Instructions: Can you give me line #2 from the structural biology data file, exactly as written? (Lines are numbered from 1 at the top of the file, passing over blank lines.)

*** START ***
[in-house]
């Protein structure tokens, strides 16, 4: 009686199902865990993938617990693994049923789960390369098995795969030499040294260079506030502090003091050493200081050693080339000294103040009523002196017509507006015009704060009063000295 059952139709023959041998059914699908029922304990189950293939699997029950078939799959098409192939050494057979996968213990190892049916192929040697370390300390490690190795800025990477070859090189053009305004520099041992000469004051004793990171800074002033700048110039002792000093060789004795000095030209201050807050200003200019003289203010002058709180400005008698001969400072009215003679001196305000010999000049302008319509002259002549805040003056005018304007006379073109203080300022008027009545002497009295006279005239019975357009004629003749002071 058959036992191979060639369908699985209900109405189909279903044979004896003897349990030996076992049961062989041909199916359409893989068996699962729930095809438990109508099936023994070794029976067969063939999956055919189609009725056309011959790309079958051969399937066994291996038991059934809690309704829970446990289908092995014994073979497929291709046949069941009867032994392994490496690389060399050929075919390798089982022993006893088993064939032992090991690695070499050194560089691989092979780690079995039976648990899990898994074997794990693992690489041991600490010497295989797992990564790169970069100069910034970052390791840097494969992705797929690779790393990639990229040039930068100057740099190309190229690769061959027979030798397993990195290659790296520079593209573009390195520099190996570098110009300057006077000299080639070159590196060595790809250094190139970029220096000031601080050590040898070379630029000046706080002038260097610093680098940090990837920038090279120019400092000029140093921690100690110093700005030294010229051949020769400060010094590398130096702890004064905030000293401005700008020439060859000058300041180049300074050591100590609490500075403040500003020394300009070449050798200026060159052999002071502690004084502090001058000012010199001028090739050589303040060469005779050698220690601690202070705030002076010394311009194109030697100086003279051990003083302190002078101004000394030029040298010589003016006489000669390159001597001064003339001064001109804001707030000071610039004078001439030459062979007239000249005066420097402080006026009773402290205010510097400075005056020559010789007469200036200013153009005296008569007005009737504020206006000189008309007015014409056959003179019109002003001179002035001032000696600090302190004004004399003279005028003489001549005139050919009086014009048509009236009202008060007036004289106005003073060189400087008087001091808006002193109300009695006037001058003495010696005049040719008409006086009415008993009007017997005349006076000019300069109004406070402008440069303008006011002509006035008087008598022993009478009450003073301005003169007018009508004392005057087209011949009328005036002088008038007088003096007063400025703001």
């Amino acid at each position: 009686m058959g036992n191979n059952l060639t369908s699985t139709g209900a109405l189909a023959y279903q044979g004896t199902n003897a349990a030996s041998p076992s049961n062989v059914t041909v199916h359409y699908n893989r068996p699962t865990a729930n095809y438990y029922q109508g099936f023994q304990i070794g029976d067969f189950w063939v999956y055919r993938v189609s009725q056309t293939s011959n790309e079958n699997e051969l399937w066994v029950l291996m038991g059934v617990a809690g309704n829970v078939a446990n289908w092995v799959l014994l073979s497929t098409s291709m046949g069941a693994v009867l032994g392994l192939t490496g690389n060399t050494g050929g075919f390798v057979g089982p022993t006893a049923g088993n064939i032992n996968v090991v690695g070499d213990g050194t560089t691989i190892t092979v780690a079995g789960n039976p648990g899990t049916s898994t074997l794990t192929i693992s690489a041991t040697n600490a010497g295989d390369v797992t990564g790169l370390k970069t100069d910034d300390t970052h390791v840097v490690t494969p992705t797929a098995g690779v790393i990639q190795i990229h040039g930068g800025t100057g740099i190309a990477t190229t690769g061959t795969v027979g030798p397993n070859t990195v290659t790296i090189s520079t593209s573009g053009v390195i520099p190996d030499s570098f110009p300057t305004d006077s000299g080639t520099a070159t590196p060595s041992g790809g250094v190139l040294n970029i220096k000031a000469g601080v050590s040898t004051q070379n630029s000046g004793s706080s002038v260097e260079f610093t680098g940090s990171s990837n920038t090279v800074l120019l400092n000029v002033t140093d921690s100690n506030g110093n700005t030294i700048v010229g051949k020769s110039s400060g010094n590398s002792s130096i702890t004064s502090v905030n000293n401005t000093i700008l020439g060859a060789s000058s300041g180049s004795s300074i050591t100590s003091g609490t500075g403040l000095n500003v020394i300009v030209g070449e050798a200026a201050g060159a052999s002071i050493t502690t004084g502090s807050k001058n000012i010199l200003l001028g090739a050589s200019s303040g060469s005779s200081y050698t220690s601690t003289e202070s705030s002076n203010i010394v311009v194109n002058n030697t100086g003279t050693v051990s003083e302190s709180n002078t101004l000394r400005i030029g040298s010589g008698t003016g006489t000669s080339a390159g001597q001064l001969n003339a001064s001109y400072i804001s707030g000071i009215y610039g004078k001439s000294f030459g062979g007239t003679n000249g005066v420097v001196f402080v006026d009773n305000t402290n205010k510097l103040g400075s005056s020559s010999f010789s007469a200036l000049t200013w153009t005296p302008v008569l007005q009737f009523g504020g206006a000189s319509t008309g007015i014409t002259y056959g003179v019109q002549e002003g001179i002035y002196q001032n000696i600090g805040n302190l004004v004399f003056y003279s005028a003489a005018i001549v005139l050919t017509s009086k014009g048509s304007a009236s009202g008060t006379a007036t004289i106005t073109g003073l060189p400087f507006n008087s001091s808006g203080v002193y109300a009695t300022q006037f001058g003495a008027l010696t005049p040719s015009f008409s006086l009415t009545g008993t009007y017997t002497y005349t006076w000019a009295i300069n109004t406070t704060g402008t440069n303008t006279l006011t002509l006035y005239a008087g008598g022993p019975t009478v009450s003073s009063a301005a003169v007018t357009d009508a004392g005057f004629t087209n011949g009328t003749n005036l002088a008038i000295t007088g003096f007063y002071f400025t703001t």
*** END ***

């Protein structure tokens, strides 16, 4: 009686199902865990993938617990693994049923789960390369098995795969030499040294260079506030502090003091050493200081050693080339000294103040009523002196017509507006015009704060009063000295 059952139709023959041998059914699908029922304990189950293939699997029950078939799959098409192939050494057979996968213990190892049916192929040697370390300390490690190795800025990477070859090189053009305004520099041992000469004051004793990171800074002033700048110039002792000093060789004795000095030209201050807050200003200019003289203010002058709180400005008698001969400072009215003679001196305000010999000049302008319509002259002549805040003056005018304007006379073109203080300022008027009545002497009295006279005239019975357009004629003749002071 058959036992191979060639369908699985209900109405189909279903044979004896003897349990030996076992049961062989041909199916359409893989068996699962729930095809438990109508099936023994070794029976067969063939999956055919189609009725056309011959790309079958051969399937066994291996038991059934809690309704829970446990289908092995014994073979497929291709046949069941009867032994392994490496690389060399050929075919390798089982022993006893088993064939032992090991690695070499050194560089691989092979780690079995039976648990899990898994074997794990693992690489041991600490010497295989797992990564790169970069100069910034970052390791840097494969992705797929690779790393990639990229040039930068100057740099190309190229690769061959027979030798397993990195290659790296520079593209573009390195520099190996570098110009300057006077000299080639070159590196060595790809250094190139970029220096000031601080050590040898070379630029000046706080002038260097610093680098940090990837920038090279120019400092000029140093921690100690110093700005030294010229051949020769400060010094590398130096702890004064905030000293401005700008020439060859000058300041180049300074050591100590609490500075403040500003020394300009070449050798200026060159052999002071502690004084502090001058000012010199001028090739050589303040060469005779050698220690601690202070705030002076010394311009194109030697100086003279051990003083302190002078101004000394030029040298010589003016006489000669390159001597001064003339001064001109804001707030000071610039004078001439030459062979007239000249005066420097402080006026009773402290205010510097400075005056020559010789007469200036200013153009005296008569007005009737504020206006000189008309007015014409056959003179019109002003001179002035001032000696600090302190004004004399003279005028003489001549005139050919009086014009048509009236009202008060007036004289106005003073060189400087008087001091808006002193109300009695006037001058003495010696005049040719008409006086009415008993009007017997005349006076000019300069109004406070402008440069303008006011002509006035008087008598022993009478009450003073301005003169007018009508004392005057087209011949009328005036002088008038007088003096007063400025703001």